Inside a San Francisco basement where the weirdest VHS tapes are archived and honored

Inside a San Francisco basement lies The Basement, a clubhouse/community space/museum where a collection of 3,000 VHS tapes—mostly of the outré, psychotronic, cult, or just bizarre variety—are preserved, archived, and, on Wednesday nights, screened for the public. The proprietors of the Basement VHS Club are artist Mitsu Okubo, 40, and Colpa Press co-founder Luca Antonucci, 39, who have spent a decade seeking out the strangest commercial videocassettes on the planet. From SFGate:

Horror tapes make the heart of the collection. There's classics like the "Scream" series, "Texas Chainsaw Massacre" and "Night of the Living Dead." The B-movie selection is equally important: "Killer Condom" (exactly what it sounds like), "Silent Night, Deadly Night"(Christmas horror),"Hollywood Chainsaw Hookers" and "Psychos in Love," which Okubo describes as "'When Harry Met Sally's' version of a slasher film."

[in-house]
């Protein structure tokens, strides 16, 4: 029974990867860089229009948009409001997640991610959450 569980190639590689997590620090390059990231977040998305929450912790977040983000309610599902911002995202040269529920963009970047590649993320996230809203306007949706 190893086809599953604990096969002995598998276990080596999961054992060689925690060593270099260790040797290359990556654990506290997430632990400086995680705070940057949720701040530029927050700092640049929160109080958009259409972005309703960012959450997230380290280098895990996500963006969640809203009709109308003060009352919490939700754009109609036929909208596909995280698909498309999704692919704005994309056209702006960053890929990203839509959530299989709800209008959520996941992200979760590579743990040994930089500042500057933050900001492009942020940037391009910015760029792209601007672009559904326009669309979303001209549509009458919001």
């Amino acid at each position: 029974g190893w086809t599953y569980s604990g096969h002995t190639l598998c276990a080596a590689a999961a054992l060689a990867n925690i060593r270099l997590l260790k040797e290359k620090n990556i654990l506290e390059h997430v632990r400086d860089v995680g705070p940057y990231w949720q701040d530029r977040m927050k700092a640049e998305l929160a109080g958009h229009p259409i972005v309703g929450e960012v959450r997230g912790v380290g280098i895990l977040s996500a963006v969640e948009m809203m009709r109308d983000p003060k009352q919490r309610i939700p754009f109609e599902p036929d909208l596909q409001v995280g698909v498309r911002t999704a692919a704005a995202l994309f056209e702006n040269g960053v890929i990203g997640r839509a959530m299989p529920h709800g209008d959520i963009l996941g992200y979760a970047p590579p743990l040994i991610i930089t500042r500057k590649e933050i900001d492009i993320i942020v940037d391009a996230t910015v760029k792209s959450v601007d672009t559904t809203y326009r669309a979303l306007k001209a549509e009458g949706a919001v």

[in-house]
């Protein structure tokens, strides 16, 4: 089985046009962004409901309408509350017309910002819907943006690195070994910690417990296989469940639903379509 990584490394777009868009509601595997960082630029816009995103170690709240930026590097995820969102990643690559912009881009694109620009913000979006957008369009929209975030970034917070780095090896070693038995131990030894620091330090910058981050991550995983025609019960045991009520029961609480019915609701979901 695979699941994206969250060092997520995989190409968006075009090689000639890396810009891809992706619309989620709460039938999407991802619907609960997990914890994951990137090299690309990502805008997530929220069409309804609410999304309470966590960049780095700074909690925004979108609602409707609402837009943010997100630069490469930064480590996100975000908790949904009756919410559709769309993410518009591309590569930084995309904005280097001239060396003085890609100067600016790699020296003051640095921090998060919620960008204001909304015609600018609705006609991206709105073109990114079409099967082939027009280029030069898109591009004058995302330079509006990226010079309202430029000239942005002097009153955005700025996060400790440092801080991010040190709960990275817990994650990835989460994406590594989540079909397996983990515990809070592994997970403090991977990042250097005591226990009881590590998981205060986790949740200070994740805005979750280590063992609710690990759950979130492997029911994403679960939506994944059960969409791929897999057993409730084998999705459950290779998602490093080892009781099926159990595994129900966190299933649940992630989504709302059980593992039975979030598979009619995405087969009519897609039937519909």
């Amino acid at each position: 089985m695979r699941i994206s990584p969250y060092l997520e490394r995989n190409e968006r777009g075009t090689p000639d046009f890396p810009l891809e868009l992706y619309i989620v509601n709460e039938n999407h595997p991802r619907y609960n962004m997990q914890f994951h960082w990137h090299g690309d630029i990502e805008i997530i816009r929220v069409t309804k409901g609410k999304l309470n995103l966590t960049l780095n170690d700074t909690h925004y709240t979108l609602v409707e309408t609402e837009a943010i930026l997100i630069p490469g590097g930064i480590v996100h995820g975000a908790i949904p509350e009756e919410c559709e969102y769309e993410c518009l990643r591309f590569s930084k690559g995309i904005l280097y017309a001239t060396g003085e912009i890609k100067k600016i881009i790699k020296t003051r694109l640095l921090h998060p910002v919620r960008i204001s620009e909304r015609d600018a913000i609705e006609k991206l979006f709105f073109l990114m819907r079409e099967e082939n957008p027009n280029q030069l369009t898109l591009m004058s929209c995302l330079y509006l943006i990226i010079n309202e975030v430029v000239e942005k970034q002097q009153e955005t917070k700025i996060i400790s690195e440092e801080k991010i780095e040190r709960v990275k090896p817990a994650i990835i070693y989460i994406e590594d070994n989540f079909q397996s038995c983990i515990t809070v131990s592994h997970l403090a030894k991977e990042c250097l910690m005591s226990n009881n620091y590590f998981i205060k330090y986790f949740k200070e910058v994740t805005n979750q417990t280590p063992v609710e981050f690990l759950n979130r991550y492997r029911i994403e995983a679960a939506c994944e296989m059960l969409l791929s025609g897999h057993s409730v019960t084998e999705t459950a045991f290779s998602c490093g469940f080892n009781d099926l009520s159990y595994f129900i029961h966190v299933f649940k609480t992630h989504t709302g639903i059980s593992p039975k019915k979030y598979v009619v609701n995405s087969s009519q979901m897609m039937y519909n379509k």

Then there are the smut parodies: "Beaverly Hills Cop," "Foreskin Gump," "Edward Penishands" and "Wet Dream on Elm Street."[…]

But the real gems of the collection are what Okubo calls "ethnographic films."

These are tapes with titles like "How to Yo-Yo," "Tree Stand Safety" and "A Woman's Guide to Firearms." […]

The point of the collection isn't to hoard, Okubo stressed. It's to build community and expose the films to a wider audience. And if some film gets warped in the process, it's not the end of the world. For Okubo, VHS's transience is exactly what makes it special. 

"I love this sort of romantic idea of watching a movie that you're only going to be able to see this one time, this one way, forever," he said.

(Thanks, Chanté McCormick!)